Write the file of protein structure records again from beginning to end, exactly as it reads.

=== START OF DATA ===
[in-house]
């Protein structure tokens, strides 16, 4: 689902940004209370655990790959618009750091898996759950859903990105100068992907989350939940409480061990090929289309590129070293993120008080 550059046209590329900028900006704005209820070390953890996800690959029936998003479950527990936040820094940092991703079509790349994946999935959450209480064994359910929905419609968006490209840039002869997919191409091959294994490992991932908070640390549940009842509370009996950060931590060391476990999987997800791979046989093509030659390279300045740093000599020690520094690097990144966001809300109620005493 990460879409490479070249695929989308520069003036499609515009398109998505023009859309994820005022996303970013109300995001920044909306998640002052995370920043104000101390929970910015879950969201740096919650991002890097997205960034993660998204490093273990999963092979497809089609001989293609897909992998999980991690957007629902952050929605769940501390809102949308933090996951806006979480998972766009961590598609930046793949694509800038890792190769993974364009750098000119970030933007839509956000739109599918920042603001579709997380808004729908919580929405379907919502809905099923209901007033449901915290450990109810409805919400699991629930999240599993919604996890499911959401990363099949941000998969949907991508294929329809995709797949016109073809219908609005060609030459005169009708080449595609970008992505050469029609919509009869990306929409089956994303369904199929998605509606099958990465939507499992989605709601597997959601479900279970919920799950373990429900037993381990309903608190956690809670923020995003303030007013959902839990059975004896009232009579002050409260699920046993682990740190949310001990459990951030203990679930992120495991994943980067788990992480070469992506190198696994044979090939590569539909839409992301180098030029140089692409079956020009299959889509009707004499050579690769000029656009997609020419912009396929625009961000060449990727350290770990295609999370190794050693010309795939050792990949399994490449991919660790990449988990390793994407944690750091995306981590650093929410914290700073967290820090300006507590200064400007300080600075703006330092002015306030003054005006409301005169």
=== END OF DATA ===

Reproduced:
[in-house]
């Protein structure tokens, strides 16, 4: 689902940004209370655990790959618009750091898996759950859903990105100068992907989350939940409480061990090929289309590129070293993120008080 550059046209590329900028900006704005209820070390953890996800690959029936998003479950527990936040820094940092991703079509790349994946999935959450209480064994359910929905419609968006490209840039002869997919191409091959294994490992991932908070640390549940009842509370009996950060931590060391476990999987997800791979046989093509030659390279300045740093000599020690520094690097990144966001809300109620005493 990460879409490479070249695929989308520069003036499609515009398109998505023009859309994820005022996303970013109300995001920044909306998640002052995370920043104000101390929970910015879950969201740096919650991002890097997205960034993660998204490093273990999963092979497809089609001989293609897909992998999980991690957007629902952050929605769940501390809102949308933090996951806006979480998972766009961590598609930046793949694509800038890792190769993974364009750098000119970030933007839509956000739109599918920042603001579709997380808004729908919580929405379907919502809905099923209901007033449901915290450990109810409805919400699991629930999240599993919604996890499911959401990363099949941000998969949907991508294929329809995709797949016109073809219908609005060609030459005169009708080449595609970008992505050469029609919509009869990306929409089956994303369904199929998605509606099958990465939507499992989605709601597997959601479900279970919920799950373990429900037993381990309903608190956690809670923020995003303030007013959902839990059975004896009232009579002050409260699920046993682990740190949310001990459990951030203990679930992120495991994943980067788990992480070469992506190198696994044979090939590569539909839409992301180098030029140089692409079956020009299959889509009707004499050579690769000029656009997609020419912009396929625009961000060449990727350290770990295609999370190794050693010309795939050792990949399994490449991919660790990449988990390793994407944690750091995306981590650093929410914290700073967290820090300006507590200064400007300080600075703006330092002015306030003054005006409301005169």